Agelas dispar is the type species of the genus and was first described in 1864 by the French naturalist Édouard Placide Duchassaing de Fontbressin and the Italian naturalist Giovanni Michelotti. They deposited the holotype in Amsterdam. In 1932, the zoologists M. Burton and H.S. Rao, unaware that the holotype was still in existence, deposited a neotype in the Natural History Museum in London, but this specimen has since disappeared.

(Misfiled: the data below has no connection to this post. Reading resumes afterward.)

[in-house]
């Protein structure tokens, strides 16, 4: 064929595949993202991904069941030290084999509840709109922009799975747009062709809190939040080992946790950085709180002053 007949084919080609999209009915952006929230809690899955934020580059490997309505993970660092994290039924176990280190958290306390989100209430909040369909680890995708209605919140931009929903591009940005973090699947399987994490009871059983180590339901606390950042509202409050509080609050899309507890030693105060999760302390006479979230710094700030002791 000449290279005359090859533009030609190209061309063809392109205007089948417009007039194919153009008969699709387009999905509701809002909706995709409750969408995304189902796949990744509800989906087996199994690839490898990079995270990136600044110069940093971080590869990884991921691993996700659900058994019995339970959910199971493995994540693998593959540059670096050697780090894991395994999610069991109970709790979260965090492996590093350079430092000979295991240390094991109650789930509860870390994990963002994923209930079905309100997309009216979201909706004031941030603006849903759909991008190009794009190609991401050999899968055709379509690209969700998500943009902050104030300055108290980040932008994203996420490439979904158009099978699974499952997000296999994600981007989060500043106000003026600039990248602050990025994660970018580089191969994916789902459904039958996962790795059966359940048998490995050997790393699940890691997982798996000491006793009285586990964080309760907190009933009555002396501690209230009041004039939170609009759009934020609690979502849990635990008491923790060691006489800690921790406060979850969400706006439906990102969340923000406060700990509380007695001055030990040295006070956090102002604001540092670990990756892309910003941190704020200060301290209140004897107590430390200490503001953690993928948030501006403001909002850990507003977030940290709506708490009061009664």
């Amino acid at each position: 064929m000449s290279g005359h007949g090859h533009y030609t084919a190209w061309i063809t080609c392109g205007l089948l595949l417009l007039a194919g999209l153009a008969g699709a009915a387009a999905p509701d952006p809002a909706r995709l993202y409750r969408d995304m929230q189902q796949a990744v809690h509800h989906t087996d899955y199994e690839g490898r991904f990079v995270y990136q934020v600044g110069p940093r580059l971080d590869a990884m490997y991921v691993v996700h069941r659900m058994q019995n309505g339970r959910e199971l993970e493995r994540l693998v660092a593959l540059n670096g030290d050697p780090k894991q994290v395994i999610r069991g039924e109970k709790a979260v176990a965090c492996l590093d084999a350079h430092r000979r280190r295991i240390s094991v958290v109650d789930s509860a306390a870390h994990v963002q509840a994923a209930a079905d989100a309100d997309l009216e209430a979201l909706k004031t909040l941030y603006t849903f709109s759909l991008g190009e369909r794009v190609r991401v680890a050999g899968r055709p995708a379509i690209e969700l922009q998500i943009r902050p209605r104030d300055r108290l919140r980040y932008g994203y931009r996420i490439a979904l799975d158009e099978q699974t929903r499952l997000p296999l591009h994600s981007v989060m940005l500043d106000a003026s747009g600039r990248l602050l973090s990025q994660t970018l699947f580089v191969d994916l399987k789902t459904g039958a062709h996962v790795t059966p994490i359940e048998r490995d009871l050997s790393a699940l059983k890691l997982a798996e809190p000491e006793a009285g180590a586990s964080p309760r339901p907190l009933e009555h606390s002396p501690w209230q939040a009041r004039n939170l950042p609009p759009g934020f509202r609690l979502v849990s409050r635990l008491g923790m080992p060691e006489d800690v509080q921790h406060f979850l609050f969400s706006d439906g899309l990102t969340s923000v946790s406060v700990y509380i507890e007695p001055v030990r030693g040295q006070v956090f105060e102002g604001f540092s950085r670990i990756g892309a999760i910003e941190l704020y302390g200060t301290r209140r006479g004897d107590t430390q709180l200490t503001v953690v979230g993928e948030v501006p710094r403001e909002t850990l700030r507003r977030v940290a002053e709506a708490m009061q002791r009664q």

Agelas dispar forms massive irregularly-shaped, sometimes bulbous mounds or may be encrusting. It can grow to as much as 30 cm (12 in) across. The consistency is spongy but firm; the surface is smooth with many exhalent pores of irregular shape and size, often in shallow pits. The colour externally is pinkish-brown, reddish-brown or deep brown. Internally there are large cavities, many primary canals 2 to 8 mm (0.1 to 0.3 in) across and narrow secondary canals. There is a fibrous, tightly-meshed skeleton made of spongin with ascending and tangential fibres. The spicules consist of bundles of acanthostyles (one end blunt, one end pointed and covered with 7 to 12 whorls of spines).